Telomeres are caps of repeated DNA sequences at the ends of chromosomes. A little of the telomere length is lost with each cell division. A somatic cell with short telomeres ceases replication, and usually self-destructs. All cancers must thus continually lengthen telomeres in order to engage in unfettered replication and growth. This makes interference in telomere lengthening an attractive strategy as the basis for a truly universal cancer therapy.
A few research and development programs have this in mind, most of which are focused on the role of telomerase in telomere lengthening. There are alternative lengthening of telomeres (ALT) mechanisms which operate in some cancers, however. Dealing with telomerase alone solves only a majority of the problem. Unfortunately, finding an approach to interfering in ALT is an area of research with little support, and which is consequently moving very slowly. So it is always interesting to see news from that part of the field.
About 10-15% of tumor cells extend telomeres through the alternative lengthening of telomeres (ALT) mechanism, which is a recombination-dependent replication pathway. It is generally believed that ALT cells are related to the chromatin modification of telomeres. However, the mechanism of ALT needs to be further explored.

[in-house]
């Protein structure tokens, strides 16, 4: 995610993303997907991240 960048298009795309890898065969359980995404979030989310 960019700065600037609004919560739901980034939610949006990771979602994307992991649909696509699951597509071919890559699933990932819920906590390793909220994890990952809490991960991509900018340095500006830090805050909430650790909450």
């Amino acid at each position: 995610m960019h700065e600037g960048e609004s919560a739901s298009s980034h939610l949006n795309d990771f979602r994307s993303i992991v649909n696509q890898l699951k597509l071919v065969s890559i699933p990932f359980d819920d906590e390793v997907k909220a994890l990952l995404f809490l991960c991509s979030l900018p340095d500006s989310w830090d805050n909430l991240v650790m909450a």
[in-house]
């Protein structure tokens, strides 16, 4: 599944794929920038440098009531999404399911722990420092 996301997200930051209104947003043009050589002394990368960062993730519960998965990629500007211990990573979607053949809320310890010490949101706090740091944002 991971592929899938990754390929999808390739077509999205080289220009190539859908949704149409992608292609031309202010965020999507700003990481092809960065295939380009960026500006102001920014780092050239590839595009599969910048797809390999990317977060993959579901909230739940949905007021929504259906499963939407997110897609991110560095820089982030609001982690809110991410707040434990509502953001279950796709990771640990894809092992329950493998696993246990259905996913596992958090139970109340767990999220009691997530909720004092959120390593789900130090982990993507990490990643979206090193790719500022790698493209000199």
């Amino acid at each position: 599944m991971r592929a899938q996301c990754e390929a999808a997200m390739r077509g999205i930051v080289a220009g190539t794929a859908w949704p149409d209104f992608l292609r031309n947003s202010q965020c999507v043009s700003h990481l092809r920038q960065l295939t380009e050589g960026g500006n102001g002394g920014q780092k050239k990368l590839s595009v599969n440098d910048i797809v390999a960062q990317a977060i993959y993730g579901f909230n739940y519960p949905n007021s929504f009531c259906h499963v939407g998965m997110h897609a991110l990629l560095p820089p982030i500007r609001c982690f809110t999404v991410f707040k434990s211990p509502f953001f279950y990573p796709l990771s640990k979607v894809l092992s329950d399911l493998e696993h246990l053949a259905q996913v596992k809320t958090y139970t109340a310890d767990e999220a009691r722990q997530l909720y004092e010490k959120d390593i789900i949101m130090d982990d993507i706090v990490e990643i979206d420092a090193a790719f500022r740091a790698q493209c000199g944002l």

Here we found that TRIM28/KAP1 is preferentially located on the telomeres of ALT cells and interacts with telomeric shelterin/telosome complex. Knocking down TRIM28 in ALT cells delayed cell growth, decreased the level of C-circle which is one kind of extrachromosomal circular telomeric DNA, increased the frequency of ALT-associated promyelocytic leukemia bodies (APBs), led to telomere prolongation and increased the telomere sister chromatid exchange in ALT cells. Mechanistically, TRIM28 protects telomere histone methyltransferase SETDB1 from degradation, thus maintaining the H3K9me3 heterochromatin state of telomere DNA.
Our work provides a model that TRIM28 inhibits alternative lengthening of telomere phenotypes by protecting SETDB1 from degradation. In general, our results reveal the mechanism of telomere heterochromatin maintenance and its effect on ALT, and TRIM28 may serve as a target for the treatment of ALT tumor cells.
Source: Fight Aging!